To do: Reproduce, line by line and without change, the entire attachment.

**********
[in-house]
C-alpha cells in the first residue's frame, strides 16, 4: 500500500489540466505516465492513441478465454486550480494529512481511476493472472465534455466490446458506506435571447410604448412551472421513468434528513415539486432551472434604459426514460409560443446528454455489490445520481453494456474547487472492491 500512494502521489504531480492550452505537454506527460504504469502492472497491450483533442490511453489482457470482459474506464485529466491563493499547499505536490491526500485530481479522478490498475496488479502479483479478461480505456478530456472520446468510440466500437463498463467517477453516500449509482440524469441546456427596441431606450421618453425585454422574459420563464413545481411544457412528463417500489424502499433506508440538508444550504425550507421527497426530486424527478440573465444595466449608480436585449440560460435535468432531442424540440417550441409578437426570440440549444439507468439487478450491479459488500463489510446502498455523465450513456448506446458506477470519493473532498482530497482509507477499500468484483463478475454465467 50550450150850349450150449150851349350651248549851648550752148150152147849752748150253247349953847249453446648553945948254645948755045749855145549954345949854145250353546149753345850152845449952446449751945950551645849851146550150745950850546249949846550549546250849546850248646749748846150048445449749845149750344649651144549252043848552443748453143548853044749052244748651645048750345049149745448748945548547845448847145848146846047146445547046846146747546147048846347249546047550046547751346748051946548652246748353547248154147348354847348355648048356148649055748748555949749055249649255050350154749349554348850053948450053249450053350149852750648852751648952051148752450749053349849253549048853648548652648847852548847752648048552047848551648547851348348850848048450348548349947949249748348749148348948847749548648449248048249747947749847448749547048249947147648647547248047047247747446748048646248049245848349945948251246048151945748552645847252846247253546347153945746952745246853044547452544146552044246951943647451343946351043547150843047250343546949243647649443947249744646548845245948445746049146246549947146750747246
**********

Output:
[in-house]
C-alpha cells in the first residue's frame, strides 16, 4: 500500500489540466505516465492513441478465454486550480494529512481511476493472472465534455466490446458506506435571447410604448412551472421513468434528513415539486432551472434604459426514460409560443446528454455489490445520481453494456474547487472492491 500512494502521489504531480492550452505537454506527460504504469502492472497491450483533442490511453489482457470482459474506464485529466491563493499547499505536490491526500485530481479522478490498475496488479502479483479478461480505456478530456472520446468510440466500437463498463467517477453516500449509482440524469441546456427596441431606450421618453425585454422574459420563464413545481411544457412528463417500489424502499433506508440538508444550504425550507421527497426530486424527478440573465444595466449608480436585449440560460435535468432531442424540440417550441409578437426570440440549444439507468439487478450491479459488500463489510446502498455523465450513456448506446458506477470519493473532498482530497482509507477499500468484483463478475454465467 50550450150850349450150449150851349350651248549851648550752148150152147849752748150253247349953847249453446648553945948254645948755045749855145549954345949854145250353546149753345850152845449952446449751945950551645849851146550150745950850546249949846550549546250849546850248646749748846150048445449749845149750344649651144549252043848552443748453143548853044749052244748651645048750345049149745448748945548547845448847145848146846047146445547046846146747546147048846347249546047550046547751346748051946548652246748353547248154147348354847348355648048356148649055748748555949749055249649255050350154749349554348850053948450053249450053350149852750648852751648952051148752450749053349849253549048853648548652648847852548847752648048552047848551648547851348348850848048450348548349947949249748348749148348948847749548648449248048249747947749847448749547048249947147648647547248047047247747446748048646248049245848349945948251246048151945748552645847252846247253546347153945746952745246853044547452544146552044246951943647451343946351043547150843047250343546949243647649443947249744646548845245948445746049146246549947146750747246